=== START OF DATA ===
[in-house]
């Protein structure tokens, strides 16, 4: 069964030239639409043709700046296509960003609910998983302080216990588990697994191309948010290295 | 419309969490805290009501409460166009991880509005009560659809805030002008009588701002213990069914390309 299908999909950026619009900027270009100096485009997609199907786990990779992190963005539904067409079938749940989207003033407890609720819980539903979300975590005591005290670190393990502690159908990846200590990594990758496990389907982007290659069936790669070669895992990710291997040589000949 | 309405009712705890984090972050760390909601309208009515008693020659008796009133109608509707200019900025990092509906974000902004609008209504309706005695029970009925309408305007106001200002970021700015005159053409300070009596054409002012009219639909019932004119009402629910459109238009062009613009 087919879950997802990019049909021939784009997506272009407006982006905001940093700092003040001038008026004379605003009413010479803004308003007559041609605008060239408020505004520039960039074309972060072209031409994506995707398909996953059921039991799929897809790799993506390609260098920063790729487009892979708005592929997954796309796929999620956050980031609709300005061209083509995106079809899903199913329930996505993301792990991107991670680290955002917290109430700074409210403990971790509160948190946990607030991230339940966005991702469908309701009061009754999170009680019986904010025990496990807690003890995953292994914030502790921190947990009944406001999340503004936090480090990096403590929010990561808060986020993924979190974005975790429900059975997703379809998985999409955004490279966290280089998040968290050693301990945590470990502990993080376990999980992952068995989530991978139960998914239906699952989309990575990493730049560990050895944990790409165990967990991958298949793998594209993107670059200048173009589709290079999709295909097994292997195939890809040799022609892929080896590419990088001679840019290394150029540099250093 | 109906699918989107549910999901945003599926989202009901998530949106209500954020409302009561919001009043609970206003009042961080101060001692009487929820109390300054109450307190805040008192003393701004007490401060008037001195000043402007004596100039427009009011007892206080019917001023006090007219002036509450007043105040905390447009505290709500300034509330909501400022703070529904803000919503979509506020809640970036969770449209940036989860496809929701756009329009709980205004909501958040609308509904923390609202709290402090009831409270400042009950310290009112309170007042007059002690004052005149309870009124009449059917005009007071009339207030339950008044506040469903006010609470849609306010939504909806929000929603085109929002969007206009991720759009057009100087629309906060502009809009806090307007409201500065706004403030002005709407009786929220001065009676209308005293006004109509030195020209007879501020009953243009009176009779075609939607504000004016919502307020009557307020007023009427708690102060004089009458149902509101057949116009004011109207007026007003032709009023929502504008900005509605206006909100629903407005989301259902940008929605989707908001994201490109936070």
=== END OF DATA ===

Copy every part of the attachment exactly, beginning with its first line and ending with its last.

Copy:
[in-house]
């Protein structure tokens, strides 16, 4: 069964030239639409043709700046296509960003609910998983302080216990588990697994191309948010290295 | 419309969490805290009501409460166009991880509005009560659809805030002008009588701002213990069914390309 299908999909950026619009900027270009100096485009997609199907786990990779992190963005539904067409079938749940989207003033407890609720819980539903979300975590005591005290670190393990502690159908990846200590990594990758496990389907982007290659069936790669070669895992990710291997040589000949 | 309405009712705890984090972050760390909601309208009515008693020659008796009133109608509707200019900025990092509906974000902004609008209504309706005695029970009925309408305007106001200002970021700015005159053409300070009596054409002012009219639909019932004119009402629910459109238009062009613009 087919879950997802990019049909021939784009997506272009407006982006905001940093700092003040001038008026004379605003009413010479803004308003007559041609605008060239408020505004520039960039074309972060072209031409994506995707398909996953059921039991799929897809790799993506390609260098920063790729487009892979708005592929997954796309796929999620956050980031609709300005061209083509995106079809899903199913329930996505993301792990991107991670680290955002917290109430700074409210403990971790509160948190946990607030991230339940966005991702469908309701009061009754999170009680019986904010025990496990807690003890995953292994914030502790921190947990009944406001999340503004936090480090990096403590929010990561808060986020993924979190974005975790429900059975997703379809998985999409955004490279966290280089998040968290050693301990945590470990502990993080376990999980992952068995989530991978139960998914239906699952989309990575990493730049560990050895944990790409165990967990991958298949793998594209993107670059200048173009589709290079999709295909097994292997195939890809040799022609892929080896590419990088001679840019290394150029540099250093 | 109906699918989107549910999901945003599926989202009901998530949106209500954020409302009561919001009043609970206003009042961080101060001692009487929820109390300054109450307190805040008192003393701004007490401060008037001195000043402007004596100039427009009011007892206080019917001023006090007219002036509450007043105040905390447009505290709500300034509330909501400022703070529904803000919503979509506020809640970036969770449209940036989860496809929701756009329009709980205004909501958040609308509904923390609202709290402090009831409270400042009950310290009112309170007042007059002690004052005149309870009124009449059917005009007071009339207030339950008044506040469903006010609470849609306010939504909806929000929603085109929002969007206009991720759009057009100087629309906060502009809009806090307007409201500065706004403030002005709407009786929220001065009676209308005293006004109509030195020209007879501020009953243009009176009779075609939607504000004016919502307020009557307020007023009427708690102060004089009458149902509101057949116009004011109207007026007003032709009023929502504008900005509605206006909100629903407005989301259902940008929605989707908001994201490109936070």